National Resource Defense Council
Video length is 3:09 min.Learn more about Teaching Climate Literacy and Energy Awareness»
See how this Video supports the Next Generation Science Standards»
Middle School: 6 Disciplinary Core Ideas
High School: 8 Disciplinary Core Ideas
Notes From Our Reviewers
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Teaching Tips | Science | Pedagogy |
- Would best be used in conjunction with a diagram that explains the chemical reactions behind ocean acidification since the video does not provide information about the chemistry of ocean acidification.
- Could be used to introduce a discussion of ocean acidification.
- Educators may wish to use the longer version of the film, available at http://www.nrdc.org/oceans/acidification/aboutthefilm.asp
About the Science
- Video links the change in ocean chemistry to impacts on coral reefs and fish populations and to other pressures on marine environments.
- Citations for the longer version of this video are at http://www.nrdc.org/oceans/acidification/science.asp
- While National Resources Defense Council (NRDC) is an advocacy group, the science in the video is correct, not exaggerated, and uncertainty stated appropriately.
- Science Expert comment: Dissolving CO2 in water does not result in a pink cloud.
- Comments from expert scientist: This video takes a complicated topic and simplifies it so that it should be generally understandable to most people. The animation of CO2 dissolving in the ocean is nice - I know that this is a concept students of mine have struggled with. The interviews with prominent and respected researchers adds to the merit of the video.
About the Pedagogy
- Engaging for students.
- There is a lab kit provided at http://www.nrdc.org/oceans/acidification/aboutthefilm.asp that is not directly related to the video, and is not recommended.
Next Generation Science Standards See how this Video supports:
Disciplinary Core Ideas: 6
MS-ESS2.D1:Weather and climate are influenced by interactions involving sunlight, the ocean, the atmosphere, ice, landforms, and living things. These interactions vary with latitude, altitude, and local and regional geography, all of which can affect oceanic and atmospheric flow patterns.
MS-ESS3.D1:Human activities, such as the release of greenhouse gases from burning fossil fuels, are major factors in the current rise in Earth’s mean surface temperature (global warming). Reducing the level of climate change and reducing human vulnerability to whatever climate changes do occur depend on the understanding of climate science, engineering capabilities, and other kinds of knowledge, such as understanding of human behavior and on applying that knowledge wisely in decisions and activities.
MS-LS1.C1:Plants, algae (including phytoplankton), and many microorganisms use the energy from light to make sugars (food) from carbon dioxide from the atmosphere and water through the process of photosynthesis, which also releases oxygen. These sugars can be used immediately or stored for growth or later use.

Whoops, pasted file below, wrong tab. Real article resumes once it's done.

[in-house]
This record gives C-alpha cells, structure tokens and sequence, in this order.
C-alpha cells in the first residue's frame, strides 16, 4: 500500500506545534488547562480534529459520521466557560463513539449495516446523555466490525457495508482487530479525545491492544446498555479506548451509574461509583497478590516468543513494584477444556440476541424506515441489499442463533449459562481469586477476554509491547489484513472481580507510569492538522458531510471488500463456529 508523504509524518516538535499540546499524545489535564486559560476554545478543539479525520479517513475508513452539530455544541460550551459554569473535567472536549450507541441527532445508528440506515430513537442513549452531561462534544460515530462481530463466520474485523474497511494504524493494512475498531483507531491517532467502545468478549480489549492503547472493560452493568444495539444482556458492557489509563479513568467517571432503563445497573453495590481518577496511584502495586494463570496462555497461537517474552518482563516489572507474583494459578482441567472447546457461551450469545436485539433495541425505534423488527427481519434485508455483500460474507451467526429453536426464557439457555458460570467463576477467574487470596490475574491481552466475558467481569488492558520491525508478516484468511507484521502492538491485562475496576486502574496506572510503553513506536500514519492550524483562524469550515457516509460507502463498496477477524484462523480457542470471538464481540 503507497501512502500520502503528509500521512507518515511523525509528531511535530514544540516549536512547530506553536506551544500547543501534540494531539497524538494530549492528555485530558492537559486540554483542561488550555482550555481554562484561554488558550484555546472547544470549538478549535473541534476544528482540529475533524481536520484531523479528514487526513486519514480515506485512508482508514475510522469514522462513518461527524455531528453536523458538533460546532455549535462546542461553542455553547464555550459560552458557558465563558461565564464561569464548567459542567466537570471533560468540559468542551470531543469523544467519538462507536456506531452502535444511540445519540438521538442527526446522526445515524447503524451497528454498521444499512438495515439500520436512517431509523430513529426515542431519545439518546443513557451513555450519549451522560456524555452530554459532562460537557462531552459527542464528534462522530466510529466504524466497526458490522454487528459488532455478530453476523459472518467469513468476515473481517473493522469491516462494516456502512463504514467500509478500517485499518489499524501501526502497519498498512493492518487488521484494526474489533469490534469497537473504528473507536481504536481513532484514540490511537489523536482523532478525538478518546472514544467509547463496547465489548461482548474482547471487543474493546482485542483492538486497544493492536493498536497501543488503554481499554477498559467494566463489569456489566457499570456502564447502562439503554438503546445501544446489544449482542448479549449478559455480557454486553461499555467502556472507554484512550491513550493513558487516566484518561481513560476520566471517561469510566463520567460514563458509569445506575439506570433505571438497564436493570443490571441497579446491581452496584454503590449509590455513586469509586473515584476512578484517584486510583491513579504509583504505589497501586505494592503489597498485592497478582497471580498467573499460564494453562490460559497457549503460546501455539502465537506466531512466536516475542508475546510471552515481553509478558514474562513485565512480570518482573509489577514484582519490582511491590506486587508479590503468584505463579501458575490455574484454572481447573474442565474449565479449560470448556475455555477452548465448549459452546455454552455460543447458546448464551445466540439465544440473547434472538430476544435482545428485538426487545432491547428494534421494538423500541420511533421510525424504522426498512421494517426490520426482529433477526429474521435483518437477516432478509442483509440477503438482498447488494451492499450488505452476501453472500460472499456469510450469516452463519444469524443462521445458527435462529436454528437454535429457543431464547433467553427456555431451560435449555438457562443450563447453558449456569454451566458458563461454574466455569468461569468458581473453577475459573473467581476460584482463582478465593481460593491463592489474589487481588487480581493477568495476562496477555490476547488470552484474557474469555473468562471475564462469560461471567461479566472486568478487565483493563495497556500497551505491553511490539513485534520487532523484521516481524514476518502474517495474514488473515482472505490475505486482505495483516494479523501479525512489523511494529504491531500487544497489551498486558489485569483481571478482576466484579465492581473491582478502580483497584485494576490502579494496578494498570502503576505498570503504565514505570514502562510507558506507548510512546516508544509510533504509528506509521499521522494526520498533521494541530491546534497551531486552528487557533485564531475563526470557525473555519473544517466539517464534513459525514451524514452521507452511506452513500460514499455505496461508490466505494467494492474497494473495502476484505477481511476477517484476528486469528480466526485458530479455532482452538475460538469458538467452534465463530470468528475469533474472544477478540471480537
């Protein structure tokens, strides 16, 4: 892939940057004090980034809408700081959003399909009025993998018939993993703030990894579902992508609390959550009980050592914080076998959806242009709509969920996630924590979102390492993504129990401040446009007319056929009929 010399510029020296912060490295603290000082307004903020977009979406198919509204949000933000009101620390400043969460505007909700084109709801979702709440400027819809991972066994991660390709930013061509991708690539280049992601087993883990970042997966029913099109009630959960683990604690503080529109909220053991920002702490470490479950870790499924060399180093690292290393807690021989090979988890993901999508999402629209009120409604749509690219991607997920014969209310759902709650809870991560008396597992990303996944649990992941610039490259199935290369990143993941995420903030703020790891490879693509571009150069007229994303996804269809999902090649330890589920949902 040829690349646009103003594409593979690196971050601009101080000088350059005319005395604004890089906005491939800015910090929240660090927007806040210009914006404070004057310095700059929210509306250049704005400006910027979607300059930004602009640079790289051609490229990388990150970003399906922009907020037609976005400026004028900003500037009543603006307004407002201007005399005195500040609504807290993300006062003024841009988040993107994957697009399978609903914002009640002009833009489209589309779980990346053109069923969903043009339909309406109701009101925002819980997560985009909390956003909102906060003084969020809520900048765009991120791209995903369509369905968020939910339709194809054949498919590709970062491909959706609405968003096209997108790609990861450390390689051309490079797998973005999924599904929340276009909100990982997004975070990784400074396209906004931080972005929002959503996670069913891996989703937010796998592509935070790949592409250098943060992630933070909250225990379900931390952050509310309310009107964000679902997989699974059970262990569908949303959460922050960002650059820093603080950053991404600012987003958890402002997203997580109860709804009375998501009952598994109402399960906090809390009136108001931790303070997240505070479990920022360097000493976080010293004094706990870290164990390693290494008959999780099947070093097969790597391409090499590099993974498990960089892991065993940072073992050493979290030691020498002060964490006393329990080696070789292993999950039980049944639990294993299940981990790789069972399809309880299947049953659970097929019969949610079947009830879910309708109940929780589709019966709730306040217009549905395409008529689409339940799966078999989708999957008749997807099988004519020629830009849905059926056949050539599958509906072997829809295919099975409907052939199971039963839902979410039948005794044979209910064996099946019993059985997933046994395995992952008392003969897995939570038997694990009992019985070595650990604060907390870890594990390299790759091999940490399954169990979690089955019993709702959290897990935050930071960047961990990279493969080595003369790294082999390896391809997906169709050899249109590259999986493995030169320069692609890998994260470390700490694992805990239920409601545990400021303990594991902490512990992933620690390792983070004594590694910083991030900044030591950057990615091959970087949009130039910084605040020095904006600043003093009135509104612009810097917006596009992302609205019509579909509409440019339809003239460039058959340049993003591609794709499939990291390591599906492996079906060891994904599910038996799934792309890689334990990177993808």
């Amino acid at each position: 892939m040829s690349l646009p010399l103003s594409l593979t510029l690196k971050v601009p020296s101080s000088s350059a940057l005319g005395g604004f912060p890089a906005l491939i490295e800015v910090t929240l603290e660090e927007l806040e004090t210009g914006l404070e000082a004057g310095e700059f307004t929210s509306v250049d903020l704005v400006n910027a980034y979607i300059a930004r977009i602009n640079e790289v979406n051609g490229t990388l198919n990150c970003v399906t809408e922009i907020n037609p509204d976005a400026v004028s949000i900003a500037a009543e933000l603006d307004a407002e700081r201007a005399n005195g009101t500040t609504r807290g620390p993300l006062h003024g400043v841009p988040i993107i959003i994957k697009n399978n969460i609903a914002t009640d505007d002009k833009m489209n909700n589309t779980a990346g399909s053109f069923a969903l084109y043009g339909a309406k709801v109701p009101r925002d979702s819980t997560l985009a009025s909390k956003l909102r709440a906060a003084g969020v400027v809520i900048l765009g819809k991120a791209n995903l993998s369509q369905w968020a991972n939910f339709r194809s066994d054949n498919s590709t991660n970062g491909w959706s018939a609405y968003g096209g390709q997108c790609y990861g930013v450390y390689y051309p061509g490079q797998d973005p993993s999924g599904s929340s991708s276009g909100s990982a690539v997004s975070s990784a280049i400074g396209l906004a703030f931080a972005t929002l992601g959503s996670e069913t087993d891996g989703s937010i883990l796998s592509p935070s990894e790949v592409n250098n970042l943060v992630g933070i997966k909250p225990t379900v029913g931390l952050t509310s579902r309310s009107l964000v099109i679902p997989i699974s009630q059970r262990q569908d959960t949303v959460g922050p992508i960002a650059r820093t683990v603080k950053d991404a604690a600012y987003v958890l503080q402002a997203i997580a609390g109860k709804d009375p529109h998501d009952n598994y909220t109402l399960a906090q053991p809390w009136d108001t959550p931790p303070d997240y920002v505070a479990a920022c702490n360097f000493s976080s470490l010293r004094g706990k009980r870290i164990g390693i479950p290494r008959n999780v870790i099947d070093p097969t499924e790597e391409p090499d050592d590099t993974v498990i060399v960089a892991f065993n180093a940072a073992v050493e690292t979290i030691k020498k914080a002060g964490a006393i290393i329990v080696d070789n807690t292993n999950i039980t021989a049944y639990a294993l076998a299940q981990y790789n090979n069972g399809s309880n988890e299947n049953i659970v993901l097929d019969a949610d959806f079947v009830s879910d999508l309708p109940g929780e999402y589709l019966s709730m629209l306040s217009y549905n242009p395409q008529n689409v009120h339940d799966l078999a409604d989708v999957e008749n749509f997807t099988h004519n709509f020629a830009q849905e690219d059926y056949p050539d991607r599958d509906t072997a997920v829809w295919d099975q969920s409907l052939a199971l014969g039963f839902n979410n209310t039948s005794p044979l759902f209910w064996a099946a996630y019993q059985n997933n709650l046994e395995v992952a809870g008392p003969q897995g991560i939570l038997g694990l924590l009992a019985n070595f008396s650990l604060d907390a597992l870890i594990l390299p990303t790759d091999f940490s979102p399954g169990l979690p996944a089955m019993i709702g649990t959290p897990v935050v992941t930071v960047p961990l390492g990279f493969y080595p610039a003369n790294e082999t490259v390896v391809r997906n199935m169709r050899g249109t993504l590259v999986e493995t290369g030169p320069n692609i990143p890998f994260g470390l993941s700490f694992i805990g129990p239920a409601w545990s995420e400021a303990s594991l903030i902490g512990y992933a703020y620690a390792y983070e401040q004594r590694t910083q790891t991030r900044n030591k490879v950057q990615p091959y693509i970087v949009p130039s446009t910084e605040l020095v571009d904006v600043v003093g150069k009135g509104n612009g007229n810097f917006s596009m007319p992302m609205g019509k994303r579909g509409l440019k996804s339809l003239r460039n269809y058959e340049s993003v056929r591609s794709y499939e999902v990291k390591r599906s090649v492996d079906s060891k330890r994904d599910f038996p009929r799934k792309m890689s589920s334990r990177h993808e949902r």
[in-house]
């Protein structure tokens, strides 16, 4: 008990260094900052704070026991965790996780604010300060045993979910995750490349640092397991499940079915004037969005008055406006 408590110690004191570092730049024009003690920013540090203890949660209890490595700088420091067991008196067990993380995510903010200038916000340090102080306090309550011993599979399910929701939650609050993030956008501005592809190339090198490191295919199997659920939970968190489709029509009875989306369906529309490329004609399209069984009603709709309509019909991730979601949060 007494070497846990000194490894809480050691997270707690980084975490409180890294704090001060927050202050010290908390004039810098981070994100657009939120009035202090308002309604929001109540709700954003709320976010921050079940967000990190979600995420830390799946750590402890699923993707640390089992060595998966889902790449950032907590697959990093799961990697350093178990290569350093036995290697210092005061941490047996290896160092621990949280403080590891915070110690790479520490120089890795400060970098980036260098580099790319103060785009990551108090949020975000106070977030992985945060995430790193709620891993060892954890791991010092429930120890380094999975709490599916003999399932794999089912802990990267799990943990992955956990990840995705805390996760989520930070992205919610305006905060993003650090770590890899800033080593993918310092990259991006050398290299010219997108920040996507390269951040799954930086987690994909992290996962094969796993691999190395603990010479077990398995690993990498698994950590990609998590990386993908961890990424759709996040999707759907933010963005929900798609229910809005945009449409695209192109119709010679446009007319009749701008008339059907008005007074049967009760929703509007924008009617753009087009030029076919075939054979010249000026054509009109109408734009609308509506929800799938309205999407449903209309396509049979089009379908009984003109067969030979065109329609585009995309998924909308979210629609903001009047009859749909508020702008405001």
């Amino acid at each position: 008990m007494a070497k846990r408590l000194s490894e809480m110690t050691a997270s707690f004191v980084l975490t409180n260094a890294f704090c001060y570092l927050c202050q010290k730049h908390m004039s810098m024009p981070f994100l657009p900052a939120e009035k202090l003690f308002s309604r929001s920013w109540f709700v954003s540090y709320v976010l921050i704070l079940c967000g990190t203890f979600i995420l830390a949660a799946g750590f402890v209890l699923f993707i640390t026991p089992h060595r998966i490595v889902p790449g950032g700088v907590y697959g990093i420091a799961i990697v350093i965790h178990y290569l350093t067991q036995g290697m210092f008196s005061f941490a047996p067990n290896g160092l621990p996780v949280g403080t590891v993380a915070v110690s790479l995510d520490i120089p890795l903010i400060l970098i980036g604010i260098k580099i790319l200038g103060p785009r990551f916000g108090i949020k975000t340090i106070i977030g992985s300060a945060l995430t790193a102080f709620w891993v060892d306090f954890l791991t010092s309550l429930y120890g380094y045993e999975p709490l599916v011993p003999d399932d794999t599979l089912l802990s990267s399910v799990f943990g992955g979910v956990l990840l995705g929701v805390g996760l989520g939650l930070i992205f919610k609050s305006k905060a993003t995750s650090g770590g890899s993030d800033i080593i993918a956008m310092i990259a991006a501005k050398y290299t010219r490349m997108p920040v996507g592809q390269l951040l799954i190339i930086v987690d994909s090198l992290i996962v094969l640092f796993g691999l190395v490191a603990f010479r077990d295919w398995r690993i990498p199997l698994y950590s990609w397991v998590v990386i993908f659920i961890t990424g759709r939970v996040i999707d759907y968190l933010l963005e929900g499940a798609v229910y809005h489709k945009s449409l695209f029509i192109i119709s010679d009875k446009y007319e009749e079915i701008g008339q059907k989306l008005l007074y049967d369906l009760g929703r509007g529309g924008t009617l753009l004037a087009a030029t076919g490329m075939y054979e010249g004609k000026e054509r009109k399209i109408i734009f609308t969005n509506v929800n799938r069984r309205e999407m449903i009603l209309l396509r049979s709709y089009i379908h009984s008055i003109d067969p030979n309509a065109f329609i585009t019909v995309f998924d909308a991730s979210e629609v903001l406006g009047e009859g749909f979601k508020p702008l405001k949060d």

MS-PS1.B1:Substances react chemically in characteristic ways. In a chemical process, the atoms that make up the original substances are regrouped into different molecules, and these new substances have different properties from those of the reactants.
MS-PS3.D1:The chemical reaction by which plants produce complex food molecules (sugars) requires an energy input (i.e., from sunlight) to occur. In this reaction, carbon dioxide and water combine to form carbon-based organic molecules and release oxygen.
MS-PS3.D2:Cellular respiration in plants and animals involve chemical reactions with oxygen that release stored energy. In these processes, complex molecules containing carbon react with oxygen to produce carbon dioxide and other materials.
Disciplinary Core Ideas: 8
HS-ESS2.C1:The abundance of liquid water on Earth’s surface and its unique combination of physical and chemical properties are central to the planet’s dynamics. These properties include water’s exceptional capacity to absorb, store, and release large amounts of energy, transmit sunlight, expand upon freezing, dissolve and transport materials, and lower the viscosities and melting points of rocks.
HS-ESS2.D1:The foundation for Earth’s global climate systems is the electromagnetic radiation from the sun, as well as its reflection, absorption, storage, and redistribution among the atmosphere, ocean, and land systems, and this energy’s re-radiation into space.
HS-ESS2.D3:Changes in the atmosphere due to human activity have increased carbon dioxide concentrations and thus affect climate.
HS-ESS2.E1:The many dynamic and delicate feedbacks between the biosphere and other Earth systems cause a continual co-evolution of Earth’s surface and the life that exists on it.
HS-LS1.C1:The process of photosynthesis converts light energy to stored chemical energy by converting carbon dioxide plus water into sugars plus released oxygen.
HS-LS1.C4:As a result of these chemical reactions, energy is transferred from one system of interacting molecules to another. Cellular respiration is a chemical process in which the bonds of food molecules and oxygen molecules are broken and new compounds are formed that can transport energy to muscles. Cellular respiration also releases the energy needed to maintain body temperature despite ongoing energy transfer to the surrounding environment.
HS-PS1.B1:Chemical processes, their rates, and whether or not energy is stored or released can be understood in terms of the collisions of molecules and the rearrangements of atoms into new molecules, with consequent changes in the sum of all bond energies in the set of molecules that are matched by changes in kinetic energy.
HS-PS3.D2:The main way that solar energy is captured and stored on Earth is through the complex chemical process known as photosynthesis.